13 August 1994
Twenty-five years ago tomorrow since British troops were deployed, and more than 3,500 funerals later, what remains uppermost in the memory is not the dead but the bereaved. The quiet but inconsolable grief of the widows; the bitter, hatred-soaked stare of a brother whose sister was gunned down; the 10-year-old girl who asked her mother for a kitchen knife “because I want to put it in my heart and go and see Daddy in heaven”.
The political profit and loss accounts can be drawn up, with conclusions drawn on how the Catholics have fared, how Protestant fortunes stand, what the British government has achieved. But the essence of the Troubles lies in those little homes which now lack a father or a son; where even if peace comes it will bring no real respite from sorrow.
Six years ago, at the time of another anniversary, The Independent concluded: '“There is no great groundswell of opinion in favour of accommodation in either community; no perceptible desire for compromise. The maiming and killing will continue. Peace is not in prospect.”
That bleak assessment proved unhappily accurate. This time, however, there are realistic grounds for hoping that the beginning of the end may be in sight, and that a continuation of the conflict cannot be so confidently and coldly predicted. Today the republican movement may be moving, however slowly and fearfully, away from IRA violence and towards political activity.
If that happens, loyalist paramilitaries might follow suit. This time peace could be in prospect. This is not a confident prediction, for much could go wrong. If it happens, it will not be a quick clean ending: it is more likely to be a messy business, with many dying kicks and old scores being settled. It could take years; but there is in the air a sense that the conflict has entered a new phase, which is possibly the final phase.
Yet, as six years ago, there is still an absence of a great groundswell for accommodation between the two communities. The IRA, if and when it lays down its arms, will be doing so because it believes it is moving towards new understandings with the rest of Irish nationalism, and with the British government. It is not about to stop because it thinks it is about to find new common ground with Unionists. Far from it, in fact: one of its persistent demands now is for Britain to '“break the Unionist veto”, which is to say, to reduce Protestant power and influence. The onset of peace would be a spectacular step forward, but it would still leave a land disfigured by deep and bitter divisions.
Some of the scars will never heal. Peace would not be the end of the matter, but rather the first real step in a long and painful re-building process. As the accompanying interviews illustrate, the Catholic community is in the better shape to meet such a future.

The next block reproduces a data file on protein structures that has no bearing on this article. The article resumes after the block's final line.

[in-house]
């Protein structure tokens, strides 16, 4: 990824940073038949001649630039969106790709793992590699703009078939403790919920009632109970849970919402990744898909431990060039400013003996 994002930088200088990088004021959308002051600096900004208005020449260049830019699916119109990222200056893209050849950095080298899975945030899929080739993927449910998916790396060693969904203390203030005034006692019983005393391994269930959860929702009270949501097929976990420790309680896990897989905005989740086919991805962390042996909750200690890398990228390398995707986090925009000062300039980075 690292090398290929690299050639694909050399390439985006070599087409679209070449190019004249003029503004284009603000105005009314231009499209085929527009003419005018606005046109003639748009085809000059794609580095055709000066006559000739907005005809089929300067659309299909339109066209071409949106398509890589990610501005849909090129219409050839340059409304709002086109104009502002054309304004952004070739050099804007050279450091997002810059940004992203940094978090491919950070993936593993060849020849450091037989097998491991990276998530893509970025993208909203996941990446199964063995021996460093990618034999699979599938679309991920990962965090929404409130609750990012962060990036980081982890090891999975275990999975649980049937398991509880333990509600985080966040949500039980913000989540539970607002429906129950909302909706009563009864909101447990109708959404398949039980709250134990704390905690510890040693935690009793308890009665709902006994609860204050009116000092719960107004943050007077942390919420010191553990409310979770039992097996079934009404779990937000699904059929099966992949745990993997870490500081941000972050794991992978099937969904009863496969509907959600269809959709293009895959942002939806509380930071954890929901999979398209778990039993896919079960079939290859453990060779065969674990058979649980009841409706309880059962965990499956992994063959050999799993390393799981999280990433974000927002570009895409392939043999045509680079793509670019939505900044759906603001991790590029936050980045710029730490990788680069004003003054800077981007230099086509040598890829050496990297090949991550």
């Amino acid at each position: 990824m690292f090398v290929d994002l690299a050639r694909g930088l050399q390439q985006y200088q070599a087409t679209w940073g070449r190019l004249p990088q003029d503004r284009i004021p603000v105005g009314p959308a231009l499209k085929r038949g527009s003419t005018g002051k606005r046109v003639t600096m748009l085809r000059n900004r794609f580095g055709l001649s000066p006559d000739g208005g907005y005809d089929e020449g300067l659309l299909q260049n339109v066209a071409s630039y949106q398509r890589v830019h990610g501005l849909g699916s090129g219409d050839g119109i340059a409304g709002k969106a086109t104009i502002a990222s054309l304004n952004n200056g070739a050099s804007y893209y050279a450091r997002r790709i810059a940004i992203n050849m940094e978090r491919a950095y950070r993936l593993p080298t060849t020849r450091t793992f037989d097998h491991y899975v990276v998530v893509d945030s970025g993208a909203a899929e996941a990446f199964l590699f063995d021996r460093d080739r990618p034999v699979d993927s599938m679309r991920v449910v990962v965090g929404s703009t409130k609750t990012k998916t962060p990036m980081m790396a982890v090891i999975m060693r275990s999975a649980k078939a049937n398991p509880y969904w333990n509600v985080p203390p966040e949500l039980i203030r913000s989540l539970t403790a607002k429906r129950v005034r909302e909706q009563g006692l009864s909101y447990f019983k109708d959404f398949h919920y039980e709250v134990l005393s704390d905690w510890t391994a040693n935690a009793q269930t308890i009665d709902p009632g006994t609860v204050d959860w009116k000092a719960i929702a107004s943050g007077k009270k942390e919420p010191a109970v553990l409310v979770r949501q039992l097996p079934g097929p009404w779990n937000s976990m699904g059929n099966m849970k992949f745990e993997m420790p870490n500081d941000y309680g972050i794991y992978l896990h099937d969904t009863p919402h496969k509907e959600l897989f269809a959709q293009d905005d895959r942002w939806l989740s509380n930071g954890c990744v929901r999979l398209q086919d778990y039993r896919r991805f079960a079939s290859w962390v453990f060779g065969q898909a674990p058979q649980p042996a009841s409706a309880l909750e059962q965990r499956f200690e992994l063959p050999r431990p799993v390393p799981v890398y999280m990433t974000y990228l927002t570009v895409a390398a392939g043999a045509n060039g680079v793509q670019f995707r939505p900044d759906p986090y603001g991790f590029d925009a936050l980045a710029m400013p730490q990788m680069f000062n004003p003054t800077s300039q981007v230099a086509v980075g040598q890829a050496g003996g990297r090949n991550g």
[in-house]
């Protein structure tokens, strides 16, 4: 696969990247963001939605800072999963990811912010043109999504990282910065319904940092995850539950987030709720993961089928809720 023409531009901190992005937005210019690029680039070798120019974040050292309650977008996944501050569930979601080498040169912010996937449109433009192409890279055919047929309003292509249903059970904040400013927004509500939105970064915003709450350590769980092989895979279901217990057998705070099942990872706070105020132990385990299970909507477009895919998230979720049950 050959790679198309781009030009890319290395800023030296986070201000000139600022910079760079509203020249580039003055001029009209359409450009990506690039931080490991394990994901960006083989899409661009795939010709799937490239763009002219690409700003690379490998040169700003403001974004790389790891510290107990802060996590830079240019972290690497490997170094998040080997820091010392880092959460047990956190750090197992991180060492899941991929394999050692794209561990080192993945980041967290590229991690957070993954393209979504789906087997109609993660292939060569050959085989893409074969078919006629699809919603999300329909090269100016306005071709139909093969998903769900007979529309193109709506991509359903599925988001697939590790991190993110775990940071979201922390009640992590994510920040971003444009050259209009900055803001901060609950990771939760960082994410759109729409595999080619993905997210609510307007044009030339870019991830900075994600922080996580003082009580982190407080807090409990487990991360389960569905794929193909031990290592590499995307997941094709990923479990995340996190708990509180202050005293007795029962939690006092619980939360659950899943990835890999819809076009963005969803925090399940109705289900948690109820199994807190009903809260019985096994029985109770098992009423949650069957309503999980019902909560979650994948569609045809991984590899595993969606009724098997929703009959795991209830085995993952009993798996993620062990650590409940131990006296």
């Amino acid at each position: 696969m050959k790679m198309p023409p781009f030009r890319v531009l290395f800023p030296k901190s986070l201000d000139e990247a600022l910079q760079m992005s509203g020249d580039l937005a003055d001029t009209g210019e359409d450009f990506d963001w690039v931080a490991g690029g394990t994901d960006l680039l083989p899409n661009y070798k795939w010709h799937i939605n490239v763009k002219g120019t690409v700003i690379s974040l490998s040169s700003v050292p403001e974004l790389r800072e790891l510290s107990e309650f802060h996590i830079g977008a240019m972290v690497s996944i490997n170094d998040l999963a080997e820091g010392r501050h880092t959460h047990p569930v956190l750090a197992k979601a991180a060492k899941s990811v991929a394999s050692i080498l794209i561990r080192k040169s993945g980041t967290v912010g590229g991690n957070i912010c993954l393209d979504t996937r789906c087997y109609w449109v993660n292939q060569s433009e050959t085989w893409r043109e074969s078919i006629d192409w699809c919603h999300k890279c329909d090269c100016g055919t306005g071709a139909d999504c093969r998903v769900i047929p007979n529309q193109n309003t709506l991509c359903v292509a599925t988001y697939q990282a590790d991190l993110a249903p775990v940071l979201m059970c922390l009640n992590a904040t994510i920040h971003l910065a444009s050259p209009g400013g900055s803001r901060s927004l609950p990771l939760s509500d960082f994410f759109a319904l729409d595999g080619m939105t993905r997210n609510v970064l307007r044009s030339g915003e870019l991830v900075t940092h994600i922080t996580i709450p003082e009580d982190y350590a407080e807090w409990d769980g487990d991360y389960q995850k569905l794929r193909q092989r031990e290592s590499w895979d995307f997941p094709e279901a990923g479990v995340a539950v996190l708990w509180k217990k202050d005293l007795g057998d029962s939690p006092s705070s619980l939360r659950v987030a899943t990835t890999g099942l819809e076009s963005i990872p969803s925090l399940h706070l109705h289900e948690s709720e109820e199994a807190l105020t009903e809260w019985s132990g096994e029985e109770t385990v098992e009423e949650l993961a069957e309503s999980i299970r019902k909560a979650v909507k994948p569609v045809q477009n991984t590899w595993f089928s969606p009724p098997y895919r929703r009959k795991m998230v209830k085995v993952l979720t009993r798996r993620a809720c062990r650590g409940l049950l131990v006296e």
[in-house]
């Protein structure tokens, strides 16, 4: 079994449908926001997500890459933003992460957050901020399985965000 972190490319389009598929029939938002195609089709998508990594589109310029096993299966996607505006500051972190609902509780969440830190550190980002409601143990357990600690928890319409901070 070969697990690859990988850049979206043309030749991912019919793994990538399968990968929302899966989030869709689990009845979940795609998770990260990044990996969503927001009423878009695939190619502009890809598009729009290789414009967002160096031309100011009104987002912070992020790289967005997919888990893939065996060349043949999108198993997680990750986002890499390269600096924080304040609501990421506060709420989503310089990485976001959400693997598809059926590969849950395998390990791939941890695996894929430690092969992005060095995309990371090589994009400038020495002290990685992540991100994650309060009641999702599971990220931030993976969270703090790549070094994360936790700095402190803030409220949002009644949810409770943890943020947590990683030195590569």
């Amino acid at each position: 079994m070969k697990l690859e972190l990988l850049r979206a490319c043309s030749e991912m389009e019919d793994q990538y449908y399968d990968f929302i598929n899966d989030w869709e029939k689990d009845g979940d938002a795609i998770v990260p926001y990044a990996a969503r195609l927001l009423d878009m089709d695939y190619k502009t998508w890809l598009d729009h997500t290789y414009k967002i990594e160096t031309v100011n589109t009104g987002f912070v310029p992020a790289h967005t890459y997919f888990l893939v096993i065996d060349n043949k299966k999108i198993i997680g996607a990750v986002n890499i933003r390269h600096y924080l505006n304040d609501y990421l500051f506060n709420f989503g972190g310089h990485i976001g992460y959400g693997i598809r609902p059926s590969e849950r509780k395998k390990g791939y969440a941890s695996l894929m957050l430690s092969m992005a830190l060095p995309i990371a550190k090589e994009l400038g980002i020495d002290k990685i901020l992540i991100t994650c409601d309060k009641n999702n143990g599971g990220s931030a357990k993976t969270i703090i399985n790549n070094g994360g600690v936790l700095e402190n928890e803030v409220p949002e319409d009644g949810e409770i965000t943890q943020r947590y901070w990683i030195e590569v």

Both its militant component and its much larger non-violent section display a confidence unimaginable 25 years ago. It is growing in numbers and climbing the social and economic ladders. It has re-defined and re-interpreted its beliefs and its goals, junked much redundant ideological baggage, and modernised itself in a new flexible European pragmatism.
Its people are already running large sections of the Northern Ireland public sector. It has powerful friends in Washington, Boston and Brussels. The future seems to hold either a united Ireland or a fairer Northern Ireland: either way it wins.
Unionism, by contrast, faces a fearful future. The two governments are looking ahead and so are the Catholics, even the IRA: but the Ulster Protestant has not moved with the times. The 25 years began with a historic defeat for Unionism, which found itself unable to justify, defend or even acknowledge its discriminatory system. It has never really recovered from that, playing a defensive game which has won it few outside friends over the years. Its lack of influence has to some extent been masked by the violence of the IRA, which brought as its incidental corollary a certain sympathy for its Protestant victims.
But for Protestants now, the closing of the IRA campaign would be a distinctly dubious blessing. The end of the killings would of course be welcome, but cessation would bring with it the prospects of far-reaching negotiations and debate on how everyone's interests could be accommodated in a new political deal.
The problem for Unionists is that their basic tenet – the assertion that Ulster is British and nothing else – is incapable of being reconciled with any settlement acceptable to the nationalists, who would be at future conference tables. Thus an IRA cessation could spell increased political trouble for the Protestants as, in the new situation, many will argue that republican aspirations have to be given due account.
It has been a terrible 25 years, with all those people being despatched to premature graves. With luck, we may be at a juncture where the conflicting currents can, finally, be drawn together; when belief in politics overcomes belief in the gun; when assassins no longer sledgehammer down doors and shoot people in their beds.
A great many people have learned lessons during the last quarter of a century, often the hard way. Hopefully, if the Troubles do end, the most lasting lesson is that Northern Ireland has more than its fair share of widows and orphans, and needs no more of them.
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